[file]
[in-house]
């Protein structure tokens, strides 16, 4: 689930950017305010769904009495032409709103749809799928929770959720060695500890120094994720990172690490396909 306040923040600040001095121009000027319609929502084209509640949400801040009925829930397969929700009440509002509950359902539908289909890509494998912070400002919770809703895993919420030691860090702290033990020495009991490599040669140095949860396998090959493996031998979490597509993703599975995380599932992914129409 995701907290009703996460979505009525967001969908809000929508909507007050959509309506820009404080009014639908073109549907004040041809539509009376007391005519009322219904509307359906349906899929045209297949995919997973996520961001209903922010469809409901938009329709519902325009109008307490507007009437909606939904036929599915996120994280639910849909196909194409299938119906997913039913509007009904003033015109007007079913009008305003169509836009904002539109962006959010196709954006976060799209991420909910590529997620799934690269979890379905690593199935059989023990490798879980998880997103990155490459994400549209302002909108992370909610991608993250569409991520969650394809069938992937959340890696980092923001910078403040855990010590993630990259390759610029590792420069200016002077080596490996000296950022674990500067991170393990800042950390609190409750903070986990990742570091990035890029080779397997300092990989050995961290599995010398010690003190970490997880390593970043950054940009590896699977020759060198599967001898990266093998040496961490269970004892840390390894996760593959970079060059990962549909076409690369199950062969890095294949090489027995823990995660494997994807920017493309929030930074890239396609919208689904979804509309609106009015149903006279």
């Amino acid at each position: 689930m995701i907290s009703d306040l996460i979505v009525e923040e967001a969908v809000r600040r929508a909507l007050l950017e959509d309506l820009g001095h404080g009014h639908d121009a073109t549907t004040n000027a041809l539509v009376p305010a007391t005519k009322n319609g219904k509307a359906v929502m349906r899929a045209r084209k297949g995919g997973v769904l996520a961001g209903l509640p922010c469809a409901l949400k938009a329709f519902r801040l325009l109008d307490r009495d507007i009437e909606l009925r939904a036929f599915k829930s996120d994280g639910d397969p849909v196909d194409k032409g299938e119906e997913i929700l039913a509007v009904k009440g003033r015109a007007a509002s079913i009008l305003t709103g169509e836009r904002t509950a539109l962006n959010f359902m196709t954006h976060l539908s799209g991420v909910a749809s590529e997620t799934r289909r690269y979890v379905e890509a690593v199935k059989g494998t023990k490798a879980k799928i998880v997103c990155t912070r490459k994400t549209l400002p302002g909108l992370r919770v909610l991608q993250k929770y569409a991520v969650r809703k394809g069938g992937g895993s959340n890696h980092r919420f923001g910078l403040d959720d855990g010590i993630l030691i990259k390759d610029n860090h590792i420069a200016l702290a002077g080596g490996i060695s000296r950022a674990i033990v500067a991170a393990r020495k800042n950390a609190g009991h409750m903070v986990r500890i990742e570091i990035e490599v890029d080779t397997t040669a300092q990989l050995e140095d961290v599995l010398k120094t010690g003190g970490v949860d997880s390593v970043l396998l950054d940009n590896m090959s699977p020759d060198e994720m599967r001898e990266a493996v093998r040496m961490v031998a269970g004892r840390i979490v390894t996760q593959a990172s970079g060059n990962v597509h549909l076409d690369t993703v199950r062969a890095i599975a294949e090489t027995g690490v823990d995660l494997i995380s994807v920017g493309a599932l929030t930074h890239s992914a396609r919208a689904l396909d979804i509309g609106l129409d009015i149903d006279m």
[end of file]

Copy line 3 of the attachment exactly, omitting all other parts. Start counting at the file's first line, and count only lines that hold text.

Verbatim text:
């Amino acid at each position: 689930m995701i907290s009703d306040l996460i979505v009525e923040e967001a969908v809000r600040r929508a909507l007050l950017e959509d309506l820009g001095h404080g009014h639908d121009a073109t549907t004040n000027a041809l539509v009376p305010a007391t005519k009322n319609g219904k509307a359906v929502m349906r899929a045209r084209k297949g995919g997973v769904l996520a961001g209903l509640p922010c469809a409901l949400k938009a329709f519902r801040l325009l109008d307490r009495d507007i009437e909606l009925r939904a036929f599915k829930s996120d994280g639910d397969p849909v196909d194409k032409g299938e119906e997913i929700l039913a509007v009904k009440g003033r015109a007007a509002s079913i009008l305003t709103g169509e836009r904002t509950a539109l962006n959010f359902m196709t954006h976060l539908s799209g991420v909910a749809s590529e997620t799934r289909r690269y979890v379905e890509a690593v199935k059989g494998t023990k490798a879980k799928i998880v997103c990155t912070r490459k994400t549209l400002p302002g909108l992370r919770v909610l991608q993250k929770y569409a991520v969650r809703k394809g069938g992937g895993s959340n890696h980092r919420f923001g910078l403040d959720d855990g010590i993630l030691i990259k390759d610029n860090h590792i420069a200016l702290a002077g080596g490996i060695s000296r950022a674990i033990v500067a991170a393990r020495k800042n950390a609190g009991h409750m903070v986990r500890i990742e570091i990035e490599v890029d080779t397997t040669a300092q990989l050995e140095d961290v599995l010398k120094t010690g003190g970490v949860d997880s390593v970043l396998l950054d940009n590896m090959s699977p020759d060198e994720m599967r001898e990266a493996v093998r040496m961490v031998a269970g004892r840390i979490v390894t996760q593959a990172s970079g060059n990962v597509h549909l076409d690369t993703v199950r062969a890095i599975a294949e090489t027995g690490v823990d995660l494997i995380s994807v920017g493309a599932l929030t930074h890239s992914a396609r919208a689904l396909d979804i509309g609106l129409d009015i149903d006279m």